 UN Millennium Declaration: Principles of the UN Year of Dialogue among Civilizations (UN General Assembly resolution 53/22).

 Culture of Peace (UN General Assembly resolution 53/243).

 Dialogue among Civilizations (UN General Assembly resolution 56/6).

 Madrid Declaration (December 2000).

 Decade for a Culture of Peace and Non-Violence for the Children of the World (UN General Assembly resolution 53/25).

 Protection of Religious Sites (UN General Assembly resolution 55/254).

 Interreligious Dialogue and Cooperation for Peace (UN General Assembly resolution 60/L.4).

 Promotion of Interreligious Dialogue (UN General Assembly resolution 59/23).

 Rights of Indigenous People (UN General Assembly resolution 61/295).

. . . . .

Cultural Diplomacy and the Aims of This Conference.

The goal of this conference, as set out in the Berlin Initiative document, is to "define Track III Cultural Diplomacy and its relevance to the Middle East peace process and its importance as a model for conflicts around the globe," and the "search for common values and principles in the arenas of religion, law and education among the conflicting parties to the dispute" – this is indeed the crux of what cultural diplomacy must do.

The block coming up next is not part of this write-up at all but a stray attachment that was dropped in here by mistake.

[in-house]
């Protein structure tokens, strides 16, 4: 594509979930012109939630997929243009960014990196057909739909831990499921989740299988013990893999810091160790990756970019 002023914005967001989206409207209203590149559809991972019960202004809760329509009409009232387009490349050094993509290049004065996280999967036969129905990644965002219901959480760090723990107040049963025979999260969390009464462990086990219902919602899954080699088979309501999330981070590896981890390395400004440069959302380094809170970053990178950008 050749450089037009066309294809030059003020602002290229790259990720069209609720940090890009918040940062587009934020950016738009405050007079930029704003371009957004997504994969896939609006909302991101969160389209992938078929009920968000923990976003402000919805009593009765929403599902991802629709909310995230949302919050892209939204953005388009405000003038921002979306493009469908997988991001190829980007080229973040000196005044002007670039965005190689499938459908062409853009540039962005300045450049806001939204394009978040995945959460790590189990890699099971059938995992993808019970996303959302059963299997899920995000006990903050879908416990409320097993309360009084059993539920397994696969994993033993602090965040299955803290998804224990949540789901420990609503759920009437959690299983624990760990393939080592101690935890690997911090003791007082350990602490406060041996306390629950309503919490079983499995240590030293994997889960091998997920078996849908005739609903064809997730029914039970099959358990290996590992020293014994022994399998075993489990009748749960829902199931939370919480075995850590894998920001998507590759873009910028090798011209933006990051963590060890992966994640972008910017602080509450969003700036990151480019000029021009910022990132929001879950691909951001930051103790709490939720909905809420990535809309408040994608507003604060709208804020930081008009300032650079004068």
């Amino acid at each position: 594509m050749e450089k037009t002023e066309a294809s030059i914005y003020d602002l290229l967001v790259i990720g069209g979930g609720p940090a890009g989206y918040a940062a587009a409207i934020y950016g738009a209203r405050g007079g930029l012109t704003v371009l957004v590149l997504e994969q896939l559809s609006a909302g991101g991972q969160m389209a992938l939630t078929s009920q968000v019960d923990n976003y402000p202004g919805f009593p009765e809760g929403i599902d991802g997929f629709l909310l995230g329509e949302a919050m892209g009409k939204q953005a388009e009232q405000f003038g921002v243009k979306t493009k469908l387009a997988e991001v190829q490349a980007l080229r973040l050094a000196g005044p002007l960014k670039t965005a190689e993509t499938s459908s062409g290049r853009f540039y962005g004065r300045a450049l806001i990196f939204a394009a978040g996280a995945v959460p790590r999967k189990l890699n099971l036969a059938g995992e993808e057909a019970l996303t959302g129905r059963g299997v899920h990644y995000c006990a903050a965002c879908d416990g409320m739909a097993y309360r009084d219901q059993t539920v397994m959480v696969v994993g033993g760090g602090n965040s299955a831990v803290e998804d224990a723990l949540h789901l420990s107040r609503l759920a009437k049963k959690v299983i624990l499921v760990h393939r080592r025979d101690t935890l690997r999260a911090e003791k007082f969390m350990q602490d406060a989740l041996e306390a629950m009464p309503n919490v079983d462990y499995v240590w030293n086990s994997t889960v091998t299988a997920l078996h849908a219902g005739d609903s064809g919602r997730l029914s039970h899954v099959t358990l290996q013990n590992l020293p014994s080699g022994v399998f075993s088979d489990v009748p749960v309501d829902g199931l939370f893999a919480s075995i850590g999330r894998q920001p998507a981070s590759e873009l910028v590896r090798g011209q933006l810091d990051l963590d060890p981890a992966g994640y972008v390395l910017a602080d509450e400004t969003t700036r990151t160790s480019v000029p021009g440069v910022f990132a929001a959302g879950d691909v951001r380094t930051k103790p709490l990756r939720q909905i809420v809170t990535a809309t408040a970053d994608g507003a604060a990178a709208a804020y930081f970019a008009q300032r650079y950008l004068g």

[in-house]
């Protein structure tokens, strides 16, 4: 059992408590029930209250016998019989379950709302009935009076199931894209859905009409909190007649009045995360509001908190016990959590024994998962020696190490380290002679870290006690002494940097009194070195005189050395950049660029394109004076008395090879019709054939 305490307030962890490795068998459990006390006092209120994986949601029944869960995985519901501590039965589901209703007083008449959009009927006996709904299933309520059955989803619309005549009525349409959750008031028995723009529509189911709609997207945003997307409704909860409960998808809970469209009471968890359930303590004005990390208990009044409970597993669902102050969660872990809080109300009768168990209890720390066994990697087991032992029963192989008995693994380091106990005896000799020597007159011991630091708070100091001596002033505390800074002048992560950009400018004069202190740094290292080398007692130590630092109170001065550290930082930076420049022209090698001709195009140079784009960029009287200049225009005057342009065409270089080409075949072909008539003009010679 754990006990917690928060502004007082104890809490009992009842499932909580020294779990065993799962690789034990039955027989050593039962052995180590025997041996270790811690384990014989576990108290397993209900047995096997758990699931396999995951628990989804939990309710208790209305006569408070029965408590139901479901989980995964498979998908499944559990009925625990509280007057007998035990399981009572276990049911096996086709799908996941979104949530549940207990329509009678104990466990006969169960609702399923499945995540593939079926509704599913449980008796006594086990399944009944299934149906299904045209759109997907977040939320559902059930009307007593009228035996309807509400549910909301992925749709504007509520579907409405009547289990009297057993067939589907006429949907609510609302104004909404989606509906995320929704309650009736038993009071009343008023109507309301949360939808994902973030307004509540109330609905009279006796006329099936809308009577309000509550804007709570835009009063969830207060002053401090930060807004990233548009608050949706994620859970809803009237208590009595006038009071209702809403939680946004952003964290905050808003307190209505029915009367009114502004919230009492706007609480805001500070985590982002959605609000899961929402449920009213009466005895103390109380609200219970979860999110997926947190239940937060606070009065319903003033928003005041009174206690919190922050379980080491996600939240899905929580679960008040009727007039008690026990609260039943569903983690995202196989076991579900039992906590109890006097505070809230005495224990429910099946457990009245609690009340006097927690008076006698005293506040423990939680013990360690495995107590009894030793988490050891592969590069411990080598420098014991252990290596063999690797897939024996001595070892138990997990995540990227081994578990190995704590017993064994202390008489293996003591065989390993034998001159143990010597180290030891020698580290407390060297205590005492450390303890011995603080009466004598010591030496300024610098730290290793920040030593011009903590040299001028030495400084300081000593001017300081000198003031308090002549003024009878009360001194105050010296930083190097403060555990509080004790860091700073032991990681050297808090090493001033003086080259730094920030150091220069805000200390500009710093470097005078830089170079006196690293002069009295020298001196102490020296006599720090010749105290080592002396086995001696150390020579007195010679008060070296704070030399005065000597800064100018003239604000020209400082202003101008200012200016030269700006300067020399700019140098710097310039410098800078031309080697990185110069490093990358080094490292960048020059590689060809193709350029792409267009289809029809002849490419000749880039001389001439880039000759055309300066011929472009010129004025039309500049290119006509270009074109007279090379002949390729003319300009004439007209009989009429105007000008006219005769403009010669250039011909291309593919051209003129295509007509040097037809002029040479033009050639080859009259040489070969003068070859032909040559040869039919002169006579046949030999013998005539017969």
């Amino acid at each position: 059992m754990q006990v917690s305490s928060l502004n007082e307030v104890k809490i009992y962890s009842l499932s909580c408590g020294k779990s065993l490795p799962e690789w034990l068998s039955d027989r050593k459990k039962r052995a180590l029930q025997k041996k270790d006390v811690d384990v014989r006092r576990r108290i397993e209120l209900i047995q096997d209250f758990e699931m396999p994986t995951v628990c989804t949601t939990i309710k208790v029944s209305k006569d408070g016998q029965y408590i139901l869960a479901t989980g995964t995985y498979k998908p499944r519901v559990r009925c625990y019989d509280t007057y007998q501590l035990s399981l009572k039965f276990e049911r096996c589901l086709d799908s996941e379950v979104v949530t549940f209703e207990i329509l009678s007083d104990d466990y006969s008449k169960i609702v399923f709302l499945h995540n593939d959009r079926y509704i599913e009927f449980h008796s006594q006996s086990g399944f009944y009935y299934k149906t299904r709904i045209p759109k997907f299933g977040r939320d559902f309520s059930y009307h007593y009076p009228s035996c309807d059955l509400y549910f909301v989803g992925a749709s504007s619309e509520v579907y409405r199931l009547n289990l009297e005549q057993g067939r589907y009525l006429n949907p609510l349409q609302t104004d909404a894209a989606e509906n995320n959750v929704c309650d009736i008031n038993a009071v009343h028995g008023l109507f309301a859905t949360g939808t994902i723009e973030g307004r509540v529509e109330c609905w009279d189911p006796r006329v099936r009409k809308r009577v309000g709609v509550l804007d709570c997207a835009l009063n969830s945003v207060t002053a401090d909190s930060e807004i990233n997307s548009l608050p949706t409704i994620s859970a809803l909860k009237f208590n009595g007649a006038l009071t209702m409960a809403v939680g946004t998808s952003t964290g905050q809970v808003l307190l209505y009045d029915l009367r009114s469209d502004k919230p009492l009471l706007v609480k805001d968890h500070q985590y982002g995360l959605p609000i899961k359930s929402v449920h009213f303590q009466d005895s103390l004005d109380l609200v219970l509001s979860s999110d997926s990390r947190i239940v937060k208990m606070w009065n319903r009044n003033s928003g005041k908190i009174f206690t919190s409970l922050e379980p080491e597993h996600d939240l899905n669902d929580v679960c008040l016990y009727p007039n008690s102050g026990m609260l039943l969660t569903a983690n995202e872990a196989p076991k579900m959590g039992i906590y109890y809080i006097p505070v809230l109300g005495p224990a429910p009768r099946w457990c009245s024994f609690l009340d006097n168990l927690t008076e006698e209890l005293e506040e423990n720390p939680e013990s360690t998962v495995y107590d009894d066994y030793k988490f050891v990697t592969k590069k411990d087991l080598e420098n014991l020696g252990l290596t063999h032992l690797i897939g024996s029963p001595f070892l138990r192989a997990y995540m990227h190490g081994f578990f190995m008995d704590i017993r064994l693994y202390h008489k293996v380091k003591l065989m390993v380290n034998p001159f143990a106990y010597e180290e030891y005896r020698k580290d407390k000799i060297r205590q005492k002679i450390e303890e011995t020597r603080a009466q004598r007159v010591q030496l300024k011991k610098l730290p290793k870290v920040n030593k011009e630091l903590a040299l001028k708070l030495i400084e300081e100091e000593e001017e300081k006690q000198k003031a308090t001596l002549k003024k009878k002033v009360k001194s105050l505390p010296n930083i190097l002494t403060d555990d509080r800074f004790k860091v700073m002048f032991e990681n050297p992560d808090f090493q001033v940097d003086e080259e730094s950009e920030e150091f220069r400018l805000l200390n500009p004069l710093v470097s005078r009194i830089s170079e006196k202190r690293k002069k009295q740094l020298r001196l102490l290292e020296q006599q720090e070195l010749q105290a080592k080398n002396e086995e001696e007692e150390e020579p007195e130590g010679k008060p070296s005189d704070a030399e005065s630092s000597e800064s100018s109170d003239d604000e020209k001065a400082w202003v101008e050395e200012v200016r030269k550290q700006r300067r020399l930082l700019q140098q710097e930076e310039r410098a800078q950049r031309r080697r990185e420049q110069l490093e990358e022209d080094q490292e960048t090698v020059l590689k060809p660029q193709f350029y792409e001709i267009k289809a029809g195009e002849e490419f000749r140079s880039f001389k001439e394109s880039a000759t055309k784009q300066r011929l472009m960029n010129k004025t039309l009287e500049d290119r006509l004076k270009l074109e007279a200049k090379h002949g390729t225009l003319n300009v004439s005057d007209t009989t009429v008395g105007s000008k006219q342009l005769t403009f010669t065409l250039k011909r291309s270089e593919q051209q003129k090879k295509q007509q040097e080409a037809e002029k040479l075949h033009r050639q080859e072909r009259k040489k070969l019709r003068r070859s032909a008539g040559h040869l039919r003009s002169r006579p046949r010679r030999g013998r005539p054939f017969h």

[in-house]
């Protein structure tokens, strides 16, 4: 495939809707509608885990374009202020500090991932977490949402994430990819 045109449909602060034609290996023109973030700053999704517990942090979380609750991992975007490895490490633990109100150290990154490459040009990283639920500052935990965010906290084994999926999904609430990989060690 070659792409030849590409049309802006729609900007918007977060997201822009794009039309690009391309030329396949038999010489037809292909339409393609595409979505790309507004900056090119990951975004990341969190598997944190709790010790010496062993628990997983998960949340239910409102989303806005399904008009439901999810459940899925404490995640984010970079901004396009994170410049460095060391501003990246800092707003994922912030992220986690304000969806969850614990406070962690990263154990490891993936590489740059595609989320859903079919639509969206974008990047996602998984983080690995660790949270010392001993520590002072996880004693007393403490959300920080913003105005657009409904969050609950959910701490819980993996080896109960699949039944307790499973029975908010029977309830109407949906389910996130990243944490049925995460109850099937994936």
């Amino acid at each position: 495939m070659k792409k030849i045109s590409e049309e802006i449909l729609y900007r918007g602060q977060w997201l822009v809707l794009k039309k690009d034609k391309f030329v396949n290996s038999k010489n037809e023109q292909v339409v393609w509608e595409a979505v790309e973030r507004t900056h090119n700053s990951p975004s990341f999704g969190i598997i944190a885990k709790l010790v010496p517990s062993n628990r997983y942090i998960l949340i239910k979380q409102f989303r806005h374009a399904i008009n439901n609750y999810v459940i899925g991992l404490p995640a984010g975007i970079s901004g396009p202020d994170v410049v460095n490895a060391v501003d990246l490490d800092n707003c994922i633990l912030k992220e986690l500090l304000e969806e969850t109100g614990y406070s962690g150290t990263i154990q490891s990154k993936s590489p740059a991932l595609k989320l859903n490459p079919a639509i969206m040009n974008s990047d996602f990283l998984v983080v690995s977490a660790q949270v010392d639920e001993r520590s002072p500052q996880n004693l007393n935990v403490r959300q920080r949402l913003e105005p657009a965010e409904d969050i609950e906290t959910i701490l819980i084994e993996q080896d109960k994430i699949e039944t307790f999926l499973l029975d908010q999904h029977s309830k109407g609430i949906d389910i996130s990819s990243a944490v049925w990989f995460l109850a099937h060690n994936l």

In order for it to succeed, practically, it needs to include a compilation of those elements covered in the various UN resolutions listed above on aspects of cultural diplomacy, including:

1. First and foremost, and as an appropriate sign to the general public, an acknowledgment by political and religious leaders that peace, justice, and mutual respect are basic values in all religions, as well as central assumptions in international law and diplomacy. Negative public pronouncements against other peoples and religions by religious and lay personalities and leaders must end.